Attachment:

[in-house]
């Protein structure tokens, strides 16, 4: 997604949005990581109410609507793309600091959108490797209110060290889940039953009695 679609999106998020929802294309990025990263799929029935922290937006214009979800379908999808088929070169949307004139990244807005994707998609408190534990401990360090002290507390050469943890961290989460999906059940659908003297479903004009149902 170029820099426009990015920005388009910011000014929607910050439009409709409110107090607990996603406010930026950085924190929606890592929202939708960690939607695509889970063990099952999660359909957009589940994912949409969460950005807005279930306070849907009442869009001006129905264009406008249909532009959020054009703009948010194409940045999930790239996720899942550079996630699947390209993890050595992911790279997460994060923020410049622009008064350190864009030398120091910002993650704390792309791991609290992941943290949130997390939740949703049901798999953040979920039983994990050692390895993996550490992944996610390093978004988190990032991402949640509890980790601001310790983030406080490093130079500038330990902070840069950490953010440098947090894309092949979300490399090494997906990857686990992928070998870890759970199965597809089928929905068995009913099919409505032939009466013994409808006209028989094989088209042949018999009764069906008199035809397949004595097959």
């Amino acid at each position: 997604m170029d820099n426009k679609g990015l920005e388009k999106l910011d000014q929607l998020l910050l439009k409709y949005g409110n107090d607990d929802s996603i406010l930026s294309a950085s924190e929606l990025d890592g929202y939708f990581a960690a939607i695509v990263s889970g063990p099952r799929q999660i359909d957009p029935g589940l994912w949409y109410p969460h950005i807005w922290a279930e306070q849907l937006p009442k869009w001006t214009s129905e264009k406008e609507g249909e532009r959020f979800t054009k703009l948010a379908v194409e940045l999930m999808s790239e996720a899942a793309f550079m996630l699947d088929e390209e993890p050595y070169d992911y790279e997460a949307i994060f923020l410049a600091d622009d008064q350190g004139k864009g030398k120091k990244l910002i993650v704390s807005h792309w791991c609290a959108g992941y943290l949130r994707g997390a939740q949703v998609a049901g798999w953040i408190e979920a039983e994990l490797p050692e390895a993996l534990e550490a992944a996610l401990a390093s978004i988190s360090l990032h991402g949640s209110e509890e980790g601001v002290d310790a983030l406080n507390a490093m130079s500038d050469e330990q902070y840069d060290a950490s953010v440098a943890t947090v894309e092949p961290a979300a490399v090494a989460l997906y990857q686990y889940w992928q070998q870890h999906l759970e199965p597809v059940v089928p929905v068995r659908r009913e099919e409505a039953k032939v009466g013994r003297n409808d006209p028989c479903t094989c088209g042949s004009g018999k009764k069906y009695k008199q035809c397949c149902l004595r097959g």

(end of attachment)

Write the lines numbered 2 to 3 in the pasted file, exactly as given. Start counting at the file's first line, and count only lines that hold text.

């Protein structure tokens, strides 16, 4: 997604949005990581109410609507793309600091959108490797209110060290889940039953009695 679609999106998020929802294309990025990263799929029935922290937006214009979800379908999808088929070169949307004139990244807005994707998609408190534990401990360090002290507390050469943890961290989460999906059940659908003297479903004009149902 170029820099426009990015920005388009910011000014929607910050439009409709409110107090607990996603406010930026950085924190929606890592929202939708960690939607695509889970063990099952999660359909957009589940994912949409969460950005807005279930306070849907009442869009001006129905264009406008249909532009959020054009703009948010194409940045999930790239996720899942550079996630699947390209993890050595992911790279997460994060923020410049622009008064350190864009030398120091910002993650704390792309791991609290992941943290949130997390939740949703049901798999953040979920039983994990050692390895993996550490992944996610390093978004988190990032991402949640509890980790601001310790983030406080490093130079500038330990902070840069950490953010440098947090894309092949979300490399090494997906990857686990992928070998870890759970199965597809089928929905068995009913099919409505032939009466013994409808006209028989094989088209042949018999009764069906008199035809397949004595097959």
């Amino acid at each position: 997604m170029d820099n426009k679609g990015l920005e388009k999106l910011d000014q929607l998020l910050l439009k409709y949005g409110n107090d607990d929802s996603i406010l930026s294309a950085s924190e929606l990025d890592g929202y939708f990581a960690a939607i695509v990263s889970g063990p099952r799929q999660i359909d957009p029935g589940l994912w949409y109410p969460h950005i807005w922290a279930e306070q849907l937006p009442k869009w001006t214009s129905e264009k406008e609507g249909e532009r959020f979800t054009k703009l948010a379908v194409e940045l999930m999808s790239e996720a899942a793309f550079m996630l699947d088929e390209e993890p050595y070169d992911y790279e997460a949307i994060f923020l410049a600091d622009d008064q350190g004139k864009g030398k120091k990244l910002i993650v704390s807005h792309w791991c609290a959108g992941y943290l949130r994707g997390a939740q949703v998609a049901g798999w953040i408190e979920a039983e994990l490797p050692e390895a993996l534990e550490a992944a996610l401990a390093s978004i988190s360090l990032h991402g949640s209110e509890e980790g601001v002290d310790a983030l406080n507390a490093m130079s500038d050469e330990q902070y840069d060290a950490s953010v440098a943890t947090v894309e092949p961290a979300a490399v090494a989460l997906y990857q686990y889940w992928q070998q870890h999906l759970e199965p597809v059940v089928p929905v068995r659908r009913e099919e409505a039953k032939v009466g013994r003297n409808d006209p028989c479903t094989c088209g042949s004009g018999k009764k069906y009695k008199q035809c397949c149902l004595r097959g």